# The Fourier Series

1. Nov 26, 2003

### robgb

The Fourier Series!!

Hi guys, i'm having a bit a trouble helping my daughter with this question on the fourier series approximation:

The fourier series for a real, odd function, f(t) can be written as:
f(t) = [SUM to infinity, n=1, of]: b[subscipt n] sin(nwt)
where f(t=T)=f(t) and w=(2[pie])/T

Prove that b[subscipt n] = 2/T [integral between T/2 & -T/2 of]: f(t)sin(nwt)dt

Sorry about not knowing how to do all the symbols etc, but if you write it out i'm pretty sure it makes sence.

Anyway, if anyone could give me a hand with how to go about proving this, it would be greatly appreciated.

Many thanks, Robert.

2. Nov 26, 2003

### chroot

Staff Emeritus
Hey Robert,

You have a function of t represented by the series

$$f(t) = \sum_{n=1}^\infty b_n \sin{n \omega t}$$

And you'd like to know what the $$\inline{b_n}$$ are. You're also given the condition $$\inline{f(t + T) = f(t)}$$, which just indicates the function's period is $$\inline{T}$$.

You're not even required to figure out what the $$\inline{b_n}$$ are; you're just asked to demonstrate that they are, in fact

$$b_n = \int_{-T/2}^{T/2} f(t) \sin{n \omega t}\ dt$$.

To do this, first note the following fact:

$$\begin{equation*} \begin{split} \int_{-T/2}^{T/2} \sin^2{\left( \frac{2 \pi n t}{T} \right) }\ dt &= \frac{T}{2} \end{split} \end{equation*}$$

for all n, and use it to perform the following steps:

$$\begin{equation*} \begin{split} \int_{-T/2}^{T/2} f(t) \sin{n \omega t}\ dt &= \int_{-T/2}^{T/2} \left[ \sum_{n=1}^\infty b_n \sin{n \omega t} \right] \sin{n \omega t}\ dt\\ &= \sum_{n=1}^\infty \int_{-T/2}^{T/2} b_n \sin^2{n \omega t}\ dt\\ &= \frac{T}{2} b_n \end{split} \end{equation*}$$

Does this make sense?

- Warren

3. Nov 27, 2003

### robgb

Thanks mate, yep i essentially understand, just 1 question though:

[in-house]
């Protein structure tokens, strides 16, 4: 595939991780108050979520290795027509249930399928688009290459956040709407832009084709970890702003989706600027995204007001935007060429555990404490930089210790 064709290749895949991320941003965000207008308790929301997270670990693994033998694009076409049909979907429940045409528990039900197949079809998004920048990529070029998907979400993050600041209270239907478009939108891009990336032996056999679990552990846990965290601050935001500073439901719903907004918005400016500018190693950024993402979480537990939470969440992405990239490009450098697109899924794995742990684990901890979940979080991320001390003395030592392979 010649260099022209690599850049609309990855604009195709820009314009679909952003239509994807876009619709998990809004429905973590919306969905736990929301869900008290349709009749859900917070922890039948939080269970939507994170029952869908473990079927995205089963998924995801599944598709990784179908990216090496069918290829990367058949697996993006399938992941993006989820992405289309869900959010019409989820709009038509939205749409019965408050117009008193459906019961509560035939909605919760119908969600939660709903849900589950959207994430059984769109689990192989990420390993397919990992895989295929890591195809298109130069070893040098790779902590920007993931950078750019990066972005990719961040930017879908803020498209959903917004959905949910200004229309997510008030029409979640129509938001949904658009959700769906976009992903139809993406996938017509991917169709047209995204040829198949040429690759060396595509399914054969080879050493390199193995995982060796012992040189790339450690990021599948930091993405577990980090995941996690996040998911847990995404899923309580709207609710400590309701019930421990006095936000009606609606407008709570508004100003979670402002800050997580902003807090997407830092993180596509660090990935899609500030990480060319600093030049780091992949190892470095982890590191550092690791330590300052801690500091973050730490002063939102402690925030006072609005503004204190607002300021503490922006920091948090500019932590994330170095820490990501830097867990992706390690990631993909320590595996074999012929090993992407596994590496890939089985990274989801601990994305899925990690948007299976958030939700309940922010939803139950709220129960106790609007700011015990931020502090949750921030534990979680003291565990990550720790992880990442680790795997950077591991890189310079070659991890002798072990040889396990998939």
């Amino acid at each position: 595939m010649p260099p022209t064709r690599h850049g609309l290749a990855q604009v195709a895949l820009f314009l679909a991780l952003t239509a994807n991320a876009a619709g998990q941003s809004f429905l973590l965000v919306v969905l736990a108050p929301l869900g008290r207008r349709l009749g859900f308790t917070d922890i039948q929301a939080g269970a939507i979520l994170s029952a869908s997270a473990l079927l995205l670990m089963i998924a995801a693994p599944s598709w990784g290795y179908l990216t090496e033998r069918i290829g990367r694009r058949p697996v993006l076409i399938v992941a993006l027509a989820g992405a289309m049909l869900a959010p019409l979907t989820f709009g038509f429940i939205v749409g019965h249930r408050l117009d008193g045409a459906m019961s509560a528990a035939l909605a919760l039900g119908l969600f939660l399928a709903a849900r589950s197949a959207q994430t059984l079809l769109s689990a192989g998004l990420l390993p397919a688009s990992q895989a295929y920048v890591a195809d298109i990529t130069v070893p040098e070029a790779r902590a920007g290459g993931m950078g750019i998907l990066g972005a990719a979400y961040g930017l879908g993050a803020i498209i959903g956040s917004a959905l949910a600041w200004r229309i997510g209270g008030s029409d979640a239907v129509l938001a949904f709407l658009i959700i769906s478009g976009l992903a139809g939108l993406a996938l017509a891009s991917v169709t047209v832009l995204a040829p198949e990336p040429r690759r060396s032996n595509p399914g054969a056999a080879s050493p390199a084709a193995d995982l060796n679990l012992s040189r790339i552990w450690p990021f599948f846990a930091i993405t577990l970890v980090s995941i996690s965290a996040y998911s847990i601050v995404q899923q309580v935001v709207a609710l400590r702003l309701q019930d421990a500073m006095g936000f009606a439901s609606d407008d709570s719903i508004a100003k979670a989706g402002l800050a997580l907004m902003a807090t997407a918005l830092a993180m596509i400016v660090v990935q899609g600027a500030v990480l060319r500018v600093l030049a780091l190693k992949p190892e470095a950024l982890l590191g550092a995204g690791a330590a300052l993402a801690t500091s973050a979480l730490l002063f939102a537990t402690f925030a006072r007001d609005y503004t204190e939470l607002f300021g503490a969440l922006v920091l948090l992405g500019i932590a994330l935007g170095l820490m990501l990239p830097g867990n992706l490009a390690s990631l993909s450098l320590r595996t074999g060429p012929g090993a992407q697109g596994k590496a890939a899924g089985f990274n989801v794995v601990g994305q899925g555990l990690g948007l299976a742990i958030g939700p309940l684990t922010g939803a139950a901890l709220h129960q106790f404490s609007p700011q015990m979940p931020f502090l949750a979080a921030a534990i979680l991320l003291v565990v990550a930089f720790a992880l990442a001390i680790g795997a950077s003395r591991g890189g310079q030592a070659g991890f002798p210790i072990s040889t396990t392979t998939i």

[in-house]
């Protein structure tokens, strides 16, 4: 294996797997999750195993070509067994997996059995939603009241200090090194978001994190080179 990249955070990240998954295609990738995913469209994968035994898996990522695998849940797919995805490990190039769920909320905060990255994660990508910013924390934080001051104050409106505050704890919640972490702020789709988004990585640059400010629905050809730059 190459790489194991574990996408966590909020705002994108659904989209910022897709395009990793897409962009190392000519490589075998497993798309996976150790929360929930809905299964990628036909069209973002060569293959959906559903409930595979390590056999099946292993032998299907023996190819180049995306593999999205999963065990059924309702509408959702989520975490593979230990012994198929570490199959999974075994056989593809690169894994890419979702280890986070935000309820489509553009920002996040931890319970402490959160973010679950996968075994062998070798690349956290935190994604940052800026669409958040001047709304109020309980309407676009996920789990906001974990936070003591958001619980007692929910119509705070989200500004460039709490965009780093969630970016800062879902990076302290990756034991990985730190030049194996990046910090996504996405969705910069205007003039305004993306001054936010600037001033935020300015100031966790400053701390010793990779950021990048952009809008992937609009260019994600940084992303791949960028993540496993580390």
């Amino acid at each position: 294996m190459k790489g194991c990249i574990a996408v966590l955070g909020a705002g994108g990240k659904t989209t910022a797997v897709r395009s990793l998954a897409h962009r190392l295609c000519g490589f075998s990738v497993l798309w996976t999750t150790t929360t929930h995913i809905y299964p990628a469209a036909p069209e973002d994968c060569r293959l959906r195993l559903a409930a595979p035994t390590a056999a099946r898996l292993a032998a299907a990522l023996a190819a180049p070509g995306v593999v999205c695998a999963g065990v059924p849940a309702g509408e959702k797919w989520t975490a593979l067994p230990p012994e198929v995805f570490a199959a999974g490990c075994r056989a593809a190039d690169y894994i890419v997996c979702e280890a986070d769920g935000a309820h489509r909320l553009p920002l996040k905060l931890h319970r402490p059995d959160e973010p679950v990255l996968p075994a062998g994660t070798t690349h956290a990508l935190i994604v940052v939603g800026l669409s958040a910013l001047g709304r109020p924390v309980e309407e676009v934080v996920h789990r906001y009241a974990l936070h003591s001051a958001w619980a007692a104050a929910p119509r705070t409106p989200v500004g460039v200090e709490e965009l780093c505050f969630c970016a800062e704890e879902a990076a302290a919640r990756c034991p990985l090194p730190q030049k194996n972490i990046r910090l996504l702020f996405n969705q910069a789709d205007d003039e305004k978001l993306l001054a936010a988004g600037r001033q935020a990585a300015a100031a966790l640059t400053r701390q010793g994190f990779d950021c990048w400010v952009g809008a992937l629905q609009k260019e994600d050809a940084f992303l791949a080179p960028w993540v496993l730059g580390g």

How did you get from the second line to the third line in the following:

$$\begin{equation*} \begin{split} \int_{-T/2}^{T/2} f(t) \sin{n \omega t}\ dt &= \int_{-T/2}^{T/2} \left[ \sum_{n=1}^\infty b_n \sin{n \omega t} \right] \sin{n \omega t}\ dt\\ &= \sum_{n=1}^\infty \int_{-T/2}^{T/2} b_n \sin^2{n \omega t}\ dt\\ &= \frac{T}{2} b_n \end{split} \end{equation*}$$

Could you work me though that bit in a little more detail mate?

Thanks a lot,
Robert.

4. Nov 27, 2003

### lethe

i think chroot pulled a fast one on you. there is a bit more to the trick that you have to realize to make the infinite summation turn into a single term, with one integration.

to see this, first let me remind you of some trigonometric identities:

$$\cos(a\pm b)=\cos a\cos b \mp\sin a\sin b$$
so
\begin{align} &\frac{1}{2}(\cos(a-b)-\cos(a+b))\\ &=-\frac{1}{2}\cos a\cos b+\frac{1}{2}\sin a\sin b\\ & -\frac{1}{2}\cos a\cos b+\frac{1}{2}\sin a\sin b\\ &= \sin a\sin b \end{align}

we need to use this identity to evaluate some integrals:

\begin{align} &\int_{-T/2}^{T/2}\sin(\frac{2\pi mt}{T})\sin(\frac{2\pi nt}{T})\ dt=\\ &\frac{1}{2}\int_{-T/2}^{T/2}\cos\frac{2\pi(n-m)t}{T}\ dt-\frac{1}{2}\int_{-T/2}^{T/2}\cos\frac{2\pi(n+m)t}{T}\ dt=\\ &\left\frac{T}{4\pi(n-m)}\sin\frac{2\pi(n-m)t}{T}\right]^{T/2}_{-T/2}\\ &-\left\frac{T}{4\pi(n+m)}\sin\frac{2\pi(n+m)t}{T}\right]^{T/2}_{-T/2}\\ &=0 \end{align}
note that this integration is not valid when n=m, since it involves a division by zero. in the n=m case, i have:
\begin{align} \int_{-T/2}^{T/2}\sin^2\frac{2\pi nt}{T}\! dt\\ =\frac{1}{2}\int_{-T/2}^{T/2}dt-\frac{1}{2}\int_{-T/2}^{T/2}\cos\frac{4\pi nt}{T}dt\\ =T/2 \end{align}

so, now, armed with these integrals, we can do the problem.

i am going to rename the dummy index n, in the infinite summation to m. you will see why.
$$f(t) = \sum_m^\infty b_m \sin\frac{2\pi mt}{T}$$

then

$$\begin{equation*} \begin{split} \int_{-T/2}^{T/2} f(t) \sin{n \omega t}\ dt &= \int_{-T/2}^{T/2} \left[ \sum_m^\infty b_m \sin\frac{2\pi mt}{T}\right] \sin\frac{2\pi nt}{T}dt\\ &= \sum_m^\infty b_m\int_{-T/2}^{T/2} \sin\frac{2\pi nt}{T}\sin\frac{2\pi mt}{T}\ dt \end{split} \end{equation*}$$

this summation contains an infinite number of terms, one for every value of m, but only when m=n is the term nonzero, so i will drop the summation, and change m to n, so i am only considering one integral, and the value of that integral is T/2. this is the only nonzero term of the infinite summation.

$$\int_{-T/2}^{T/2} f(t) \sin{n \omega t}\ dt =\frac{T}{2}b_n$$
or
$$b_n=\frac{2}{T}\int_{-T/2}^{T/2} f(t) \sin{n \omega t}\ dt$$

and that s it. any questions?

Last edited: Nov 29, 2003